The eudesmane synthesis was something like decorating the Charlie Brown Christmas tree, while a completed Taxol® production could be compared to the lighting of the famous multi-story Rockefeller Center tree.
In the new paper, Baran's group reports erecting that Rockefeller tree and adding the first few ornaments -- a molecule called taxadiene. "It's a Herculean task," said Baran of Taxol® synthesis, "What we're doing here is merely part one."
A conventional taxadiene synthesis is inefficient and involves 26 steps to produce. The Baran group's method involves just 10 steps to produce many times what has been previously synthesized -- more than sufficient for planned research to find a way to efficiently produce Taxol®.
Innovation Leads to Access
The taxadiene synthesis is more than just a midway stop on the way to Taxol®. The researchers chose this molecule intentionally because, like a Christmas tree that can be decorated in any number of ways, this molecule can be modified to create a wide range of taxanes of varying complexities.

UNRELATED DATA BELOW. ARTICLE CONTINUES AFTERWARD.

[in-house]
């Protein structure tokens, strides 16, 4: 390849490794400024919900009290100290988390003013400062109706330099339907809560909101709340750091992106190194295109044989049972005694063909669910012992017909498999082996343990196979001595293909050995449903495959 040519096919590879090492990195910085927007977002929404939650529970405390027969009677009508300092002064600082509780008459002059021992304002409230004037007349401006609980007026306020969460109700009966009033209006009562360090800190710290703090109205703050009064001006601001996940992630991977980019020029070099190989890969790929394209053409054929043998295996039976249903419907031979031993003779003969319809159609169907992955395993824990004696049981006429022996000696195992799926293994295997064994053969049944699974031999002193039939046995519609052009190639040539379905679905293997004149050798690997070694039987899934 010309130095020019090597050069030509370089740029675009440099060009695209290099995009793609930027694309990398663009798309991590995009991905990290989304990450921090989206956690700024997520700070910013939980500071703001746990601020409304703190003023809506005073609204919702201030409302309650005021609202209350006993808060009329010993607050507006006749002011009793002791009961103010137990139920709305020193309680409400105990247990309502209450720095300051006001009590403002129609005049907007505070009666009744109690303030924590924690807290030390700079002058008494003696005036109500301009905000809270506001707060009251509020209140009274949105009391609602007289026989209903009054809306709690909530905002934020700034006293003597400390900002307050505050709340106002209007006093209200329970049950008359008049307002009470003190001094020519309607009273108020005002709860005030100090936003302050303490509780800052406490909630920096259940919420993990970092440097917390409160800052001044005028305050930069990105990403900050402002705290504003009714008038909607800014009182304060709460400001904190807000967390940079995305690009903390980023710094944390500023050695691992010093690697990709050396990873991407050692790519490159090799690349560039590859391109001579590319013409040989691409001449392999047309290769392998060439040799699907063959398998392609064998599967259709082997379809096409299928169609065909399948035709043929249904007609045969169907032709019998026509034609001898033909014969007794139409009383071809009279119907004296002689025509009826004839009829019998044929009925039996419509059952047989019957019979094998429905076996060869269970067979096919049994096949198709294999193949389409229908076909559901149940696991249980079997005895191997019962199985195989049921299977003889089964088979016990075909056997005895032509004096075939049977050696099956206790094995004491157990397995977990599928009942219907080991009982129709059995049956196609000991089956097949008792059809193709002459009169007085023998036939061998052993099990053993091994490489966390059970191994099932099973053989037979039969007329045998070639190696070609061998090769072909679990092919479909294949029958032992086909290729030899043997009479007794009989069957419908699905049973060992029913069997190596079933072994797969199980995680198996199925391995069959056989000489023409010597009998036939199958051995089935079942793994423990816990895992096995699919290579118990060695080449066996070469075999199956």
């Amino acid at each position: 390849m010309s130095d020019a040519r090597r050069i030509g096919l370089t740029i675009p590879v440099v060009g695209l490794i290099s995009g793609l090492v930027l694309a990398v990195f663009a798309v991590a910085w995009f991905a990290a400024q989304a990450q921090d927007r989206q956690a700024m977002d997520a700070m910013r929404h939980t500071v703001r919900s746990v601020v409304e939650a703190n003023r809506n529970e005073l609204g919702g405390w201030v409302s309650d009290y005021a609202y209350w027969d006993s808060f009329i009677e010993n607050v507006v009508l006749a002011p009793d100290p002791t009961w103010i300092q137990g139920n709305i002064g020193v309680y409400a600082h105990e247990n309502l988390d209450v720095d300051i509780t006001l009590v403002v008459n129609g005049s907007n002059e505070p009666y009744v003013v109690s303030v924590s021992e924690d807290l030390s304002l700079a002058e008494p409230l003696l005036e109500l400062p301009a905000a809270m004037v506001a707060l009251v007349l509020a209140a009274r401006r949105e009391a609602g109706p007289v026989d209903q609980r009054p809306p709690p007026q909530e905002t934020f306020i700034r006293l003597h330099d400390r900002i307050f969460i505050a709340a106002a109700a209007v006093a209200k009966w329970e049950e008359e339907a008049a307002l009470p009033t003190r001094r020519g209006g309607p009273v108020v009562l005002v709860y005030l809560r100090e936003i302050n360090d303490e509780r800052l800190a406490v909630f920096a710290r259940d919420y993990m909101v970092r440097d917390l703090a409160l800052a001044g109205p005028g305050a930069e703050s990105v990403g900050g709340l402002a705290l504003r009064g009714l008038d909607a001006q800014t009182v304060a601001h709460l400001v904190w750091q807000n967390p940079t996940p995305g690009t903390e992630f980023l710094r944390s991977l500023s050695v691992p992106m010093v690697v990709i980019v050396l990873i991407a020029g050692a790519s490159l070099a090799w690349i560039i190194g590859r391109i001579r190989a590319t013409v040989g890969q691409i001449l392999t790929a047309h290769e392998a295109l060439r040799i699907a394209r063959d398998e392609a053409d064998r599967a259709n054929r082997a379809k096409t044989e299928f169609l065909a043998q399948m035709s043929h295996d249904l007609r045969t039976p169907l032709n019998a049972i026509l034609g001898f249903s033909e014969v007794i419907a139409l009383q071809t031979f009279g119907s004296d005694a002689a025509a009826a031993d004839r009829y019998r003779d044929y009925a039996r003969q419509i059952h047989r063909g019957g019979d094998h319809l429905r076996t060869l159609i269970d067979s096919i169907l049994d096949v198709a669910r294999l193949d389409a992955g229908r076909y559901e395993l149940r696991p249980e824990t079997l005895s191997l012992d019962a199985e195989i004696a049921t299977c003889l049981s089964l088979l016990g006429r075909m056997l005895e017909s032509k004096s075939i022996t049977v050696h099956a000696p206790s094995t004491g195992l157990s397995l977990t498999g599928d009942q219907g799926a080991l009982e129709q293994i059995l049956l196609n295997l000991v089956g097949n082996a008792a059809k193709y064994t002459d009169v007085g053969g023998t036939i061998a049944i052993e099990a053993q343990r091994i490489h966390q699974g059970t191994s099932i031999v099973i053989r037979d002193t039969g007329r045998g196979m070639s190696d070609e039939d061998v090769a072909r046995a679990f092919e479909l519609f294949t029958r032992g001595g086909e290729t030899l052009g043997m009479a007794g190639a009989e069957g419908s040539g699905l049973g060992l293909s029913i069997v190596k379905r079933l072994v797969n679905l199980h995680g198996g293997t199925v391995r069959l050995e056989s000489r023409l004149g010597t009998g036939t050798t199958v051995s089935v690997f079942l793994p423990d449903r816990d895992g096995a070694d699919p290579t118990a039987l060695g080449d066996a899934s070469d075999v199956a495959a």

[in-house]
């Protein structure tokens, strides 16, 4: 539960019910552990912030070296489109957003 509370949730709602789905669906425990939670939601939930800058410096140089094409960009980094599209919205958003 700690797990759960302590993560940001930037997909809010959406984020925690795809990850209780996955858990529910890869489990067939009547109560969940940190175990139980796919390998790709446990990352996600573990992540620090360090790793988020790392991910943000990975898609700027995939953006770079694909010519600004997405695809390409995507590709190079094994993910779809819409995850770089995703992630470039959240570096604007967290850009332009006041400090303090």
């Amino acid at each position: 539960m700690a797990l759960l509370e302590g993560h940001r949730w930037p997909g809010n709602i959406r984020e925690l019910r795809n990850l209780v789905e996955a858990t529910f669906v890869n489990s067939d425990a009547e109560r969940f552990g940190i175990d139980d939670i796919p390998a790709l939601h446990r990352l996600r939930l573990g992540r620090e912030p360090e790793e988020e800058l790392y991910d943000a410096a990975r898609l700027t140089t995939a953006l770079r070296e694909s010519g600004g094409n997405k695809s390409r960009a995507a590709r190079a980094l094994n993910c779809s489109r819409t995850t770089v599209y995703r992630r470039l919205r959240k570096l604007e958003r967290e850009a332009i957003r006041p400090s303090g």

This is key, because at its heart the research isn't only about finding a better way to produce Taxol®, even though the group is working toward that goal. The current commercial Taxol® production method, which involves culturing cells from the yew tree, is more economical than any new synthesis is likely to be.
Instead, Baran and his team are aiming to understand the processes used in nature to produce the compound, which are many times more efficient than those used by scientists to date. "It's my opinion that when there's a huge discrepancy between the efficiency of nature and humans, in the space between, there's innovation."
More specifically, Baran believes that while developing an efficient synthesis for Taxol®, they will gain a fundamentally improved understanding of the chemistry involved and develop more widely applicable techniques. Such innovation could allow production of a whole range of taxanes currently inaccessible for drug discovery research either because the quantities researchers can produce are vanishingly small, or because they can't produce them at all. Control of the taxane oxidation process therefore offers the potential for discovering new and important drugs, perhaps even one or more that is better at fighting specific cancers than Taxol®.
Establishing the remaining steps between taxadiene and Taxol® or other more complex taxanes remains a challenging task that Baran estimates will take years. "Nature has a choreography in the way she decorates the tree," he said. "It's a precise dance she has worked out over millennia. We have to figure out a way to bring that efficiency to the laboratory setting."
The project, led by Scripps Research chemist Phil Baran, is described November 6, 2011 in an advance, online issue of the journal Nature Chemistry.